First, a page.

NEWS

The Modernisation of Australia’s Privacy Regime

Cyber-security has rapidly emerged as a subject of critical concern across government, business, and the legal profession. The significance of data-security and digital privacy largely entered the public consciousness in Australia following allegations Facebook had collected and sold user data to third parties without their consent.[1] These revelations led the Australian Information Commissioner (AIC) to commence proceedings in the Federal Court of Australia, alleging the company had committed serious and repeated interferences with privacy in contravention of Australian privacy law.[2] The Optus and Medibank cyber-attacks and Telstra data leak in 2022, demonstrate the inadequacy of extant cyber-security systems relied upon by Australia’s largest corporations.[3] Following these breaches, in October 2022, Attorney-General Mark Dreyfus KC opined that “…existing safeguards are inadequate. It’s not enough for a penalty for a major data breach to be seen as the cost of doing business.”[4]

Building on the 2019 review of the Privacy Act 1988 (Cth),[5] in December 2022, the Commonwealth Parliament passed an amendment to the legislation providing the AIC with greater powers to investigate possible data breaches and enforce cyber-security standards.[6] The amendment also elevates the maximum civil penalty for serious or repeated breaches from $2.2m to the greater of $50m, 30% of a company’s annual turnover, or three times any benefit obtained.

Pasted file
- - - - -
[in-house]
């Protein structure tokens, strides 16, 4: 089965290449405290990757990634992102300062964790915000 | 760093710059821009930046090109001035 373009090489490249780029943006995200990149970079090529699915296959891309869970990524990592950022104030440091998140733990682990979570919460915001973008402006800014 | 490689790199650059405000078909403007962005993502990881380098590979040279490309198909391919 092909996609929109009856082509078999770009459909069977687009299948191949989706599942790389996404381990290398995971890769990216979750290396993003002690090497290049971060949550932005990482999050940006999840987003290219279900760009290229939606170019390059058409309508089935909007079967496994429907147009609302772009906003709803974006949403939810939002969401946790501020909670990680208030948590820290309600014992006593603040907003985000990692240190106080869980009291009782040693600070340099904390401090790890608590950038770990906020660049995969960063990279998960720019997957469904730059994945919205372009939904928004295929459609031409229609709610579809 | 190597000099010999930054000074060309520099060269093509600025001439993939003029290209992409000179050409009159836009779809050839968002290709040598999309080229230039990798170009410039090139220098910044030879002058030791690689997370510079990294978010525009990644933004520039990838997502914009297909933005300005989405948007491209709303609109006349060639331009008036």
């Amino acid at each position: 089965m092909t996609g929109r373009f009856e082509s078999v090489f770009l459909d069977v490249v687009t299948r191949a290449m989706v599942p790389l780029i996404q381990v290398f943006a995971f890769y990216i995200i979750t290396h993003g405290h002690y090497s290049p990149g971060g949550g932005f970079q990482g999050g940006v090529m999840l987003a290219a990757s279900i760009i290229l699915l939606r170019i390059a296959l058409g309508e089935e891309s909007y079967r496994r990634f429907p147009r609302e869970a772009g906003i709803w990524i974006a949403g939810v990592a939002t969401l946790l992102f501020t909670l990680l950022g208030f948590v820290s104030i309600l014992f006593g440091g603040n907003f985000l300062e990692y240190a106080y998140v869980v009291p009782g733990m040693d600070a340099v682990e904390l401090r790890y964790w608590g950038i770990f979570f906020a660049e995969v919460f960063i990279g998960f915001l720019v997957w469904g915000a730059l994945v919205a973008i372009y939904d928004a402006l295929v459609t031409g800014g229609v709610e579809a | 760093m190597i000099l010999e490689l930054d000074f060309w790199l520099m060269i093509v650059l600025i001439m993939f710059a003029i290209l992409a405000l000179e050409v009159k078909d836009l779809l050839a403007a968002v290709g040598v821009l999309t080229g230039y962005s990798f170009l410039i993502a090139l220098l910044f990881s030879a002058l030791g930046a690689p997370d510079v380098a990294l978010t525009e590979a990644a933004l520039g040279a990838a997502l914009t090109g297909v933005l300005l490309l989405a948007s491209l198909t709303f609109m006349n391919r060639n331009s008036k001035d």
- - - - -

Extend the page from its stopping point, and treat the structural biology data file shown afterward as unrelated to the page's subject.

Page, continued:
A breach of confidential informational is a well-established cause of action under common law, in the instance of interference with contractual relations. In Moorgate Tobacco Co Ltd v Phillip Morris (No 2),[7] the High Court recognised breach of confidence as an equitable cause of action. This can arise when a party reveals confidential information to another on the understanding that the information is only to be used for a specific purpose. If a reasonable person, in the recipient’s position, would have understood the information was provided to them in confidence, the Court will impose an equitable obligation of confidence.[8] The High Court has also determined that if information is disclosed for a limited purpose, the recipient party cannot use that information for any other purpose.[9]